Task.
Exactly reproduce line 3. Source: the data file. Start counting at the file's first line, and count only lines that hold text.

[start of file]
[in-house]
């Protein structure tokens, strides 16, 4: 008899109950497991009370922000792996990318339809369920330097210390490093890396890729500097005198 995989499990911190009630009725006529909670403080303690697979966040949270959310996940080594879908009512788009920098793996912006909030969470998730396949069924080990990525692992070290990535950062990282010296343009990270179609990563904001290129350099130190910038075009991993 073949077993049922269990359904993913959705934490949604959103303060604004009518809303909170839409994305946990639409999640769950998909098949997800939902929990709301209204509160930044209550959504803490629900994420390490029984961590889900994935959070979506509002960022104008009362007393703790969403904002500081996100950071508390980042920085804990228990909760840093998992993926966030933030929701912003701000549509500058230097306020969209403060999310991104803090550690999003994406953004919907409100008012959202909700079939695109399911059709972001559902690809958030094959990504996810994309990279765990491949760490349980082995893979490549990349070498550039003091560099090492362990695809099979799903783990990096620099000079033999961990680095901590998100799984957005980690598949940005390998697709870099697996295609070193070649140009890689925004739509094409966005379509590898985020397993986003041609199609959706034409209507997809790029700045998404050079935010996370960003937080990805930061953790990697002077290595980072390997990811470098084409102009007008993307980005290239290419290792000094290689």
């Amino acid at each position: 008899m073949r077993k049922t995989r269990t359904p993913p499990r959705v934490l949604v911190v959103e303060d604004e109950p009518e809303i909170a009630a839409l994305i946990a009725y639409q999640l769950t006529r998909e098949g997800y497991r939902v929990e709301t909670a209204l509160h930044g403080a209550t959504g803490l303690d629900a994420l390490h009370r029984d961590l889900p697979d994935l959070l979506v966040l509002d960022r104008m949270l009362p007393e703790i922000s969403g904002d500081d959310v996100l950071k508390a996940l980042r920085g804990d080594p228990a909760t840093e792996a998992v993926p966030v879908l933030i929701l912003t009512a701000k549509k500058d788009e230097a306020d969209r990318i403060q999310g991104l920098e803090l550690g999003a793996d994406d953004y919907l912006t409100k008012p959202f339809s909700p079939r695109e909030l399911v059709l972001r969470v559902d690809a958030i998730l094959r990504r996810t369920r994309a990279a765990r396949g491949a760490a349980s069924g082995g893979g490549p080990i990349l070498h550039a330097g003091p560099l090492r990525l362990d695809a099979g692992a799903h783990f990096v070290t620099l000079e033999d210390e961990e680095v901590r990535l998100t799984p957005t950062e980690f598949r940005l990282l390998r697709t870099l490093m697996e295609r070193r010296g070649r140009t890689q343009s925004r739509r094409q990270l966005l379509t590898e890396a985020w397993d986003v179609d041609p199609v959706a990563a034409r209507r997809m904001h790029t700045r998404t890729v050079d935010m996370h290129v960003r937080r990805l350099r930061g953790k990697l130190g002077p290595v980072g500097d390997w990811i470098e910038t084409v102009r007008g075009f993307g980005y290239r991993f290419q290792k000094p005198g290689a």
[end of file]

């Amino acid at each position: 008899m073949r077993k049922t995989r269990t359904p993913p499990r959705v934490l949604v911190v959103e303060d604004e109950p009518e809303i909170a009630a839409l994305i946990a009725y639409q999640l769950t006529r998909e098949g997800y497991r939902v929990e709301t909670a209204l509160h930044g403080a209550t959504g803490l303690d629900a994420l390490h009370r029984d961590l889900p697979d994935l959070l979506v966040l509002d960022r104008m949270l009362p007393e703790i922000s969403g904002d500081d959310v996100l950071k508390a996940l980042r920085g804990d080594p228990a909760t840093e792996a998992v993926p966030v879908l933030i929701l912003t009512a701000k549509k500058d788009e230097a306020d969209r990318i403060q999310g991104l920098e803090l550690g999003a793996d994406d953004y919907l912006t409100k008012p959202f339809s909700p079939r695109e909030l399911v059709l972001r969470v559902d690809a958030i998730l094959r990504r996810t369920r994309a990279a765990r396949g491949a760490a349980s069924g082995g893979g490549p080990i990349l070498h550039a330097g003091p560099l090492r990525l362990d695809a099979g692992a799903h783990f990096v070290t620099l000079e033999d210390e961990e680095v901590r990535l998100t799984p957005t950062e980690f598949r940005l990282l390998r697709t870099l490093m697996e295609r070193r010296g070649r140009t890689q343009s925004r739509r094409q990270l966005l379509t590898e890396a985020w397993d986003v179609d041609p199609v959706a990563a034409r209507r997809m904001h790029t700045r998404t890729v050079d935010m996370h290129v960003r937080r990805l350099r930061g953790k990697l130190g002077p290595v980072g500097d390997w990811i470098e910038t084409v102009r007008g075009f993307g980005y290239r991993f290419q290792k000094p005198g290689a």